A two-year-old boy who died when a wall fell on him during Thursday's storms has been named by police.
Saurav Ghai was crushed under the wall in Kentish Town, north-west London, while walking with his childminder.
At least 11 people are now known to have died across England, with damage estimated to run into hundreds of millions of pounds.
Rail and air passengers still faced some disruption, though most trains were running normally by the afternoon.
Electricity suppliers were restoring power to homes but thousands were still waiting to be reconnected.
'Worst weather passed'
Most firms hoped to restore power by the end of Friday.
Winds of up to 99mph brought chaos to many parts of the country on Thursday, bringing down trees, masonry and overhead power lines and blowing over lorries.
A lorry driver died when her vehicle fell into a canal in Yorkshire
Winds were still strong on Friday and the Environment Agency still had seven flood warnings in place, but the weather was considerably calmer than during Thursday's storms and the BBC Weather Centre said the worst of the wind and rain had passed.
But as the clear-up went on, rail companies had to operate reduced services as debris was cleared from lines, though by mid-afternoon most firms were running normal services, with the Stansted Express and GNER services from London to Scotland via York and Newcastle among the few still affected.
GNER spokesman Alan Hyde said: "We have been working hard to ensure that our trains and crews are in the right places to run as normal a service as possible."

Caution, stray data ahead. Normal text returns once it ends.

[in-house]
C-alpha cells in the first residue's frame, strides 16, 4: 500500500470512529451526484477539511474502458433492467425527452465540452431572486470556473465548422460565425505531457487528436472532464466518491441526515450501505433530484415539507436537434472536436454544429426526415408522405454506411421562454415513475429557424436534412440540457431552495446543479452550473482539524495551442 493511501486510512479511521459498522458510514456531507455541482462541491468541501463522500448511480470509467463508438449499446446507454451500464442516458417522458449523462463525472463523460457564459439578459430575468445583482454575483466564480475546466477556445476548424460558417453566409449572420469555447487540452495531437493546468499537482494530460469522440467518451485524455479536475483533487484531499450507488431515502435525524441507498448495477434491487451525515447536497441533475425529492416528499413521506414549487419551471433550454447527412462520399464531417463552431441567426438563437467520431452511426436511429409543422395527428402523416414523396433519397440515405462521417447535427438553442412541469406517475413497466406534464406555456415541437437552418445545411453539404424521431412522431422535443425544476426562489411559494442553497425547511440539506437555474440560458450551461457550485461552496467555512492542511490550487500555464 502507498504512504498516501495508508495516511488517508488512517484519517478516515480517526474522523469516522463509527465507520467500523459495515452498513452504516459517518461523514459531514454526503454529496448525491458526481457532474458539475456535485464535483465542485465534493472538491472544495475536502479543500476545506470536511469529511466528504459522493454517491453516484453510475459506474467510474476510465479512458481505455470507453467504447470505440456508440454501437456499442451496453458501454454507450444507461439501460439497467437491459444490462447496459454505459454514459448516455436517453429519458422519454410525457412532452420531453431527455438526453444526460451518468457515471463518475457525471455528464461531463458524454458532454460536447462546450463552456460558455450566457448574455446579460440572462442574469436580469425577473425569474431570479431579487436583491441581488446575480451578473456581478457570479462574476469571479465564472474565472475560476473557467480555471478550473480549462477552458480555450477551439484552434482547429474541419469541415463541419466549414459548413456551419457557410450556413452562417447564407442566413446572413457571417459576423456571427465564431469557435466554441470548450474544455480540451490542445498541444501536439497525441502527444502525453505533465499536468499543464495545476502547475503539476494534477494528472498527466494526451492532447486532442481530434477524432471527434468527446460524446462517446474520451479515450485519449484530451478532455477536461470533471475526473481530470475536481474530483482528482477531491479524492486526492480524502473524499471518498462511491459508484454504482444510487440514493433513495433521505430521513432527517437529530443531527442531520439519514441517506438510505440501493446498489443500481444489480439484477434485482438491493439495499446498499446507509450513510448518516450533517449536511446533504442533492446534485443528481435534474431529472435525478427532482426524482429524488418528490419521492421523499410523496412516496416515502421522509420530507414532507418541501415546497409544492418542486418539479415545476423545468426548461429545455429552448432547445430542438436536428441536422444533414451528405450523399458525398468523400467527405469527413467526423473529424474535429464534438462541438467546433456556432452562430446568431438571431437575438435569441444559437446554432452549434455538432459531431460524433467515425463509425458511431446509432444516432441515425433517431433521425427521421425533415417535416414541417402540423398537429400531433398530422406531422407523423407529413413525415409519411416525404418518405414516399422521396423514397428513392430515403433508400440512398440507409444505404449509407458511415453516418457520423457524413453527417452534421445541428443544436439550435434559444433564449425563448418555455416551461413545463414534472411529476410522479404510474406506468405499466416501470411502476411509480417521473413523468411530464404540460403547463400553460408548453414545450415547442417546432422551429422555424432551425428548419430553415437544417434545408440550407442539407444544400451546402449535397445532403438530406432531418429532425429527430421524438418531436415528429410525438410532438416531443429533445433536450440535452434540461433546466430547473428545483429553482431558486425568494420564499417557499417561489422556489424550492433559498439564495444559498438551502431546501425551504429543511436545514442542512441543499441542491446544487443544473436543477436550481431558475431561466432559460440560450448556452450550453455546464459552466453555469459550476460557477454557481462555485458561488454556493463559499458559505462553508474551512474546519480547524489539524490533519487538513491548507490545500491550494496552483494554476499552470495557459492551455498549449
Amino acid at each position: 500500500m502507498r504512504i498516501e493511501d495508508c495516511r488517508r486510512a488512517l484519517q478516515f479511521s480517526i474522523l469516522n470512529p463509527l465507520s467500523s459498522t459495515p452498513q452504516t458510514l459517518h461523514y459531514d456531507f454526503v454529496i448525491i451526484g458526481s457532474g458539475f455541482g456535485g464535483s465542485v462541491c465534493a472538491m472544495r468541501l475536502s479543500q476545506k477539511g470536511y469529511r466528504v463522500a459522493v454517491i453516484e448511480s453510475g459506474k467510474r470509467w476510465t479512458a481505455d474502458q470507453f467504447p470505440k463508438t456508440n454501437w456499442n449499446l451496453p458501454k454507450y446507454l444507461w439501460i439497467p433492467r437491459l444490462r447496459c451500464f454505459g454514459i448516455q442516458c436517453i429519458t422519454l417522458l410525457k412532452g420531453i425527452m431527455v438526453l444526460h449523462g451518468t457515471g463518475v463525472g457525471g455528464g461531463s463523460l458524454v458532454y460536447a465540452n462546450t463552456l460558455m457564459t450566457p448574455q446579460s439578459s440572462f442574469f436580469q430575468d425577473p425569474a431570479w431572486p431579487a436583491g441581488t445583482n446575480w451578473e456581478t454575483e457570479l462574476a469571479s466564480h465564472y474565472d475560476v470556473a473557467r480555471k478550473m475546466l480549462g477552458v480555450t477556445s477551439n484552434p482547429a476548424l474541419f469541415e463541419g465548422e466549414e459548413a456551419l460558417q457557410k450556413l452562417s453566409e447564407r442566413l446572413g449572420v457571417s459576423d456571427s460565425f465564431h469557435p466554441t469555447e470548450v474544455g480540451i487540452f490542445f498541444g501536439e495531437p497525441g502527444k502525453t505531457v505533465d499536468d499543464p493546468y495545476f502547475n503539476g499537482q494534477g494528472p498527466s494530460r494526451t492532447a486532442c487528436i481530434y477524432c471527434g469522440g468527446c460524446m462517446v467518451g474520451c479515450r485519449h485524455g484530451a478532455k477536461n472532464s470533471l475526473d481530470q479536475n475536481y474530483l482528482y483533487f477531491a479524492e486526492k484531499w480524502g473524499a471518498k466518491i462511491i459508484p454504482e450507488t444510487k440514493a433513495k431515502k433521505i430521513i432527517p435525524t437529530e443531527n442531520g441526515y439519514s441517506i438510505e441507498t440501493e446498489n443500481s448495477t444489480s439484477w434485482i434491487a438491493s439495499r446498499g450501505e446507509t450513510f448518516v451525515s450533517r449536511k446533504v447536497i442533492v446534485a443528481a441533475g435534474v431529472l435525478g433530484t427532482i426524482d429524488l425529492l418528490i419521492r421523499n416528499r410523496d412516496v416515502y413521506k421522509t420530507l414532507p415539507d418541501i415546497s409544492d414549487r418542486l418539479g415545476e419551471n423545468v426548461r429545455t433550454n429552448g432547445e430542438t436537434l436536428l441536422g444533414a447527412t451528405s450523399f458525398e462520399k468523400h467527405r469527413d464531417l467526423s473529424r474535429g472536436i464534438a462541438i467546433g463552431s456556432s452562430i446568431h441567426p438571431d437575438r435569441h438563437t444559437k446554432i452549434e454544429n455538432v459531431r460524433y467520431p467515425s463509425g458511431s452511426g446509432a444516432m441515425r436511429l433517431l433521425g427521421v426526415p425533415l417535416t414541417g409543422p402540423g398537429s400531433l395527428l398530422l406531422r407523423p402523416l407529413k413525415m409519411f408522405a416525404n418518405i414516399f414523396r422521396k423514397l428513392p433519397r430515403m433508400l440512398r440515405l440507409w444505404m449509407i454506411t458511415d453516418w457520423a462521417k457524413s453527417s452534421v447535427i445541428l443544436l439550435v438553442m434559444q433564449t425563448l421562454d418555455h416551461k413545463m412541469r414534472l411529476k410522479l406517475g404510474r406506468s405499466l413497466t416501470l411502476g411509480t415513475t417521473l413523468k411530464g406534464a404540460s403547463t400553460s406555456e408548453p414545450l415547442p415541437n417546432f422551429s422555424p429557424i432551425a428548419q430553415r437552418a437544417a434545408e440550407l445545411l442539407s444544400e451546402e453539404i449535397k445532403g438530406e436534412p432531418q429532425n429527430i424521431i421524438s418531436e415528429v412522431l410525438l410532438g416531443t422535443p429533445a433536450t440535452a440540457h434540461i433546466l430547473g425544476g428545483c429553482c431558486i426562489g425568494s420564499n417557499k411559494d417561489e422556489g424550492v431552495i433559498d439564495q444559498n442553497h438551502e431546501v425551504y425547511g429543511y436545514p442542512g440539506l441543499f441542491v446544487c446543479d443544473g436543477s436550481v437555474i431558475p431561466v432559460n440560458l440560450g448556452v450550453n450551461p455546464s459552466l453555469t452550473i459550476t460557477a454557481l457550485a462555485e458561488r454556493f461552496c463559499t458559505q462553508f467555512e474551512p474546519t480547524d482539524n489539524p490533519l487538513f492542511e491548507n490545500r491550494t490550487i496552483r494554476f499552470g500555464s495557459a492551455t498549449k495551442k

Airlines had to cancel dozens of flights because crews and aircraft were in the wrong places following the disruption.
A large container ship which was holed in the English Channel was being towed to the Devon coast.
The London-based MSC Napoli began to sink about 50 miles off the Lizard, Cornwall, on Thursday lunchtime and its 26-strong crew had to be rescued by Navy helicopters.
Many schools were closed on Friday because of damage to buildings or because of power cuts.
The Highways Agency said there were no major problems on the roads, although a number of A-roads are thought to have sections closed because of fallen trees, flooding or accidents.
In addition to the 11 people killed, a number of others were injured by flying debris, falling branches and in road accidents caused by the weather.
Police forces around England were also investigating whether several other deaths, including victims of road accidents and people who had heart attacks while out in strong winds, could be attributed to the storms.